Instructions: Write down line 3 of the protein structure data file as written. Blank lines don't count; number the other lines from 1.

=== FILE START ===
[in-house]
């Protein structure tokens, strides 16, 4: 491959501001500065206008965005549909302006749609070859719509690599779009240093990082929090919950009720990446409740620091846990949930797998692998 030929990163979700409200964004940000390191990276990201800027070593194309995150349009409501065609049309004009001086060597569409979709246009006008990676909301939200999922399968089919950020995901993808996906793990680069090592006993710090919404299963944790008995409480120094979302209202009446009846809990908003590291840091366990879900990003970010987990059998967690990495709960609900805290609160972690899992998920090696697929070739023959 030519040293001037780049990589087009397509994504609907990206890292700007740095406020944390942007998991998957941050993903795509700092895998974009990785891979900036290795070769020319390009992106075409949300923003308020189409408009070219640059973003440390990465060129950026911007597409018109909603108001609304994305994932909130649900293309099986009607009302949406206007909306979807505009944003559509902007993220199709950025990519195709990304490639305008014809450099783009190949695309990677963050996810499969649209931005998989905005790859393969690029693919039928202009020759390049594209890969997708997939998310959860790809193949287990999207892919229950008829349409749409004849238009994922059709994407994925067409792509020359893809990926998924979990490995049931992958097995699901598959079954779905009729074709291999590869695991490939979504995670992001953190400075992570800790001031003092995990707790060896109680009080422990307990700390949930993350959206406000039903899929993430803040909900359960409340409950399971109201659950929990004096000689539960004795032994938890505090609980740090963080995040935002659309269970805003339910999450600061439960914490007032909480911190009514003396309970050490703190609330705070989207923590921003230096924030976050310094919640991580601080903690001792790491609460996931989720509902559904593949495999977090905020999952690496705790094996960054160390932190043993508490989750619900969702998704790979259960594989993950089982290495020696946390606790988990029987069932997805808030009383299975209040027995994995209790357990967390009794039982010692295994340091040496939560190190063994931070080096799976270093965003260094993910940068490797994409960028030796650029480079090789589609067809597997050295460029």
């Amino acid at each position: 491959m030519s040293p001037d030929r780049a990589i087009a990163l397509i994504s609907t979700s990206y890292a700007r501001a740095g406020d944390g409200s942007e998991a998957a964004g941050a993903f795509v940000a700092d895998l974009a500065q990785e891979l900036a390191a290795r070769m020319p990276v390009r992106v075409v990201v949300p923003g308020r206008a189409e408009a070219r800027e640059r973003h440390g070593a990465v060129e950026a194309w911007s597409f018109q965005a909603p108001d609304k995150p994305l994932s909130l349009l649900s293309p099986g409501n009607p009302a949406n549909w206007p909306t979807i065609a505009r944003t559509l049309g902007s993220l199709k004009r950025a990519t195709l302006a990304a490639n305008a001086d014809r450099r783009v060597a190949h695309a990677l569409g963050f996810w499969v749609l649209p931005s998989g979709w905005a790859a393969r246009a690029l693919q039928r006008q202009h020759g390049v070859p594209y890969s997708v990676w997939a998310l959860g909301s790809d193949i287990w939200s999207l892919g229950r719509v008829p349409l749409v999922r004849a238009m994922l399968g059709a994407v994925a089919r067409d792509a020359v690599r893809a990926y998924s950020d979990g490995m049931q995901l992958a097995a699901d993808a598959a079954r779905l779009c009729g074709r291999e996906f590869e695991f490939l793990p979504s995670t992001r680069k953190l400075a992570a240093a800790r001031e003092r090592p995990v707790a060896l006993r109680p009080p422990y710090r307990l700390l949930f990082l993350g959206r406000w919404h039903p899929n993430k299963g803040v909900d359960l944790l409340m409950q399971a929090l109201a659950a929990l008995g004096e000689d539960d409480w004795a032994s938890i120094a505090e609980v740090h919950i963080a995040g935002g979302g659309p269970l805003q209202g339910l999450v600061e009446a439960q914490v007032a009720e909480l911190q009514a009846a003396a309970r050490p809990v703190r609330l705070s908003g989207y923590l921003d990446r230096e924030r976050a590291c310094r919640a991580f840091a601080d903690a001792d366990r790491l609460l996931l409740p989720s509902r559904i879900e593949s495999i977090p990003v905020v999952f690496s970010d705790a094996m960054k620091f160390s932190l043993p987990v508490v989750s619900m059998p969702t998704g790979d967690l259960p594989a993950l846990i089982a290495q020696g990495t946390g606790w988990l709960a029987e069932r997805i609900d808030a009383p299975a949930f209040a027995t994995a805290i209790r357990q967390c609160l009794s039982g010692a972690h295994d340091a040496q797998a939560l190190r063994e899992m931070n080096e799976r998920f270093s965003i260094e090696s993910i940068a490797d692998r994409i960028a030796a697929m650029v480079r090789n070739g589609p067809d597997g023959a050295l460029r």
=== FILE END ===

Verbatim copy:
């Amino acid at each position: 491959m030519s040293p001037d030929r780049a990589i087009a990163l397509i994504s609907t979700s990206y890292a700007r501001a740095g406020d944390g409200s942007e998991a998957a964004g941050a993903f795509v940000a700092d895998l974009a500065q990785e891979l900036a390191a290795r070769m020319p990276v390009r992106v075409v990201v949300p923003g308020r206008a189409e408009a070219r800027e640059r973003h440390g070593a990465v060129e950026a194309w911007s597409f018109q965005a909603p108001d609304k995150p994305l994932s909130l349009l649900s293309p099986g409501n009607p009302a949406n549909w206007p909306t979807i065609a505009r944003t559509l049309g902007s993220l199709k004009r950025a990519t195709l302006a990304a490639n305008a001086d014809r450099r783009v060597a190949h695309a990677l569409g963050f996810w499969v749609l649209p931005s998989g979709w905005a790859a393969r246009a690029l693919q039928r006008q202009h020759g390049v070859p594209y890969s997708v990676w997939a998310l959860g909301s790809d193949i287990w939200s999207l892919g229950r719509v008829p349409l749409v999922r004849a238009m994922l399968g059709a994407v994925a089919r067409d792509a020359v690599r893809a990926y998924s950020d979990g490995m049931q995901l992958a097995a699901d993808a598959a079954r779905l779009c009729g074709r291999e996906f590869e695991f490939l793990p979504s995670t992001r680069k953190l400075a992570a240093a800790r001031e003092r090592p995990v707790a060896l006993r109680p009080p422990y710090r307990l700390l949930f990082l993350g959206r406000w919404h039903p899929n993430k299963g803040v909900d359960l944790l409340m409950q399971a929090l109201a659950a929990l008995g004096e000689d539960d409480w004795a032994s938890i120094a505090e609980v740090h919950i963080a995040g935002g979302g659309p269970l805003q209202g339910l999450v600061e009446a439960q914490v007032a009720e909480l911190q009514a009846a003396a309970r050490p809990v703190r609330l705070s908003g989207y923590l921003d990446r230096e924030r976050a590291c310094r919640a991580f840091a601080d903690a001792d366990r790491l609460l996931l409740p989720s509902r559904i879900e593949s495999i977090p990003v905020v999952f690496s970010d705790a094996m960054k620091f160390s932190l043993p987990v508490v989750s619900m059998p969702t998704g790979d967690l259960p594989a993950l846990i089982a290495q020696g990495t946390g606790w988990l709960a029987e069932r997805i609900d808030a009383p299975a949930f209040a027995t994995a805290i209790r357990q967390c609160l009794s039982g010692a972690h295994d340091a040496q797998a939560l190190r063994e899992m931070n080096e799976r998920f270093s965003i260094e090696s993910i940068a490797d692998r994409i960028a030796a697929m650029v480079r090789n070739g589609p067809d597997g023959a050295l460029r």